Slave labor?

Unlike in the Soviet Union, when most inmates had to work, only about 30 percent of penal colonies today have inmates working, Alpern said, for the most part in women’s colonies.

Alpern, who has been traveling to Russia’s prison colonies for two decades, still recalls being shocked in 1999 when she first saw women prisoners in Mordovia working 17-hour days, much like those described by Tolokonnikova.

Despite the efforts of the Moscow Center for Prison Reform, not much has changed in Mordovia.

According to Andrei Babushkin, a member of the Presidential Human Rights Council who specializes in prisoners’ rights, the economics of how contracts are meted out to labor colonies is a major part of the problem.

“Colonies don’t have municipal or state contracts,” Babushkin told The Moscow News.

What that means is that prison colonies often find themselves answering to private interests that can demand late fees when production quotas are not met. Prisoners, who often do not have the training or skills to work efficiently, often bear the brunt of this pressure.

According to a recent report in the Izvestia daily, the biggest private contractor for Tolokonnikova’s Penal Colony No. 14, which made 70 million rubles ($2.2 million) on sewing contracts last year, is Vostok-Servis, which specializes in working clothes and uniforms.

Tolokonnikova said in her open letter that she made just 29 rubles (less than $1) a month. By law, prison authorities can deduct up to 75 percent of an inmate’s salary to pay for their upkeep.

Low salaries, according to Babushkin, are also the result of prison management embellishing the numbers.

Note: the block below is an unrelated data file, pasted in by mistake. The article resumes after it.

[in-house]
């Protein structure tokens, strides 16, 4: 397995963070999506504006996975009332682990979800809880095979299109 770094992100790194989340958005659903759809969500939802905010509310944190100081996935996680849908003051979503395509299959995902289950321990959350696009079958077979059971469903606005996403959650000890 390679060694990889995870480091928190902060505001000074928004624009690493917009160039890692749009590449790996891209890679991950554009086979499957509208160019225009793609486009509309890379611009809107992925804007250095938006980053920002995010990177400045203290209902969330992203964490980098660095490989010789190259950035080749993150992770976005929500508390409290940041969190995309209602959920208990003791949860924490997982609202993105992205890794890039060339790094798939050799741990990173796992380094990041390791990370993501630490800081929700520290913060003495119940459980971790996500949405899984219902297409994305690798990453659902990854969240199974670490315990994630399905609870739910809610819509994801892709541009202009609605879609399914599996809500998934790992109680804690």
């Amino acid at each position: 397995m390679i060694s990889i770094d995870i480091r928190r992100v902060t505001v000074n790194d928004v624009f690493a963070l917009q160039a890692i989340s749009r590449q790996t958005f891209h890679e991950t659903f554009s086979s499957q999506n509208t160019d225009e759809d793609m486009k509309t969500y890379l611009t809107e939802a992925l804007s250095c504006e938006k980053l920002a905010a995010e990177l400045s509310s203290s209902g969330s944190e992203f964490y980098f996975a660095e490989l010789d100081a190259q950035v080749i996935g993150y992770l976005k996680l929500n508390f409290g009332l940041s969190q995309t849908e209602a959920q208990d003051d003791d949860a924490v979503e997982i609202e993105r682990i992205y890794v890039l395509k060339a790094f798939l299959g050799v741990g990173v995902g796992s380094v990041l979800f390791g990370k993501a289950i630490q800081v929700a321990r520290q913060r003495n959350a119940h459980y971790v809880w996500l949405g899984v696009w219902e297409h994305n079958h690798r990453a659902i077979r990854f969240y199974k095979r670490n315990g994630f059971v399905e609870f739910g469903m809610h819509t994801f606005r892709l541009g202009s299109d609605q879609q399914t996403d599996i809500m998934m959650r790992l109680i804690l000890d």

“There may be 500 people working, but only 100 people are documented as working, so the salary of one person is spread over the plate of five people,” Babushkin said. “It’s partly corruption, partly an attempt to make the situation appear better than it actually is.”

Isolation and oversight

The concept of prison labor in itself, Alpern says, can be a good thing for prisoners ­ if it is regulated and humane. This, however, would take much more oversight and resources that government agencies often do not have.

“In Mordovia, the Public Oversight Commission (ONK) has seven members, six of whom are former prison wardens,” Alpern says, explaining why harsh traditions dating back to the Gulag are so entrenched.

The Mordovian oversight commission has refuted Tolokonnikova’s claims that she was threatened, Rossiiskaya Gazeta reported last week.

Isolation is also a major problem. According to Alpern’s experience, the closer a prison colony is to a city, the better the conditions are.

Because inmates themselves are frequently threatened or punished for speaking up, Alpern said that Tolokonnikova’s testimony will go a long way in bringing the problems to light.

Aside from more oversight, certain laws ­ like the one allowing up to 75 percent of an inmate’s salary to be deducted ­ need to be revised, Babushkin said. More state contracts and oversight of prison finances by prosecutors would also improve matters, Babushkin added.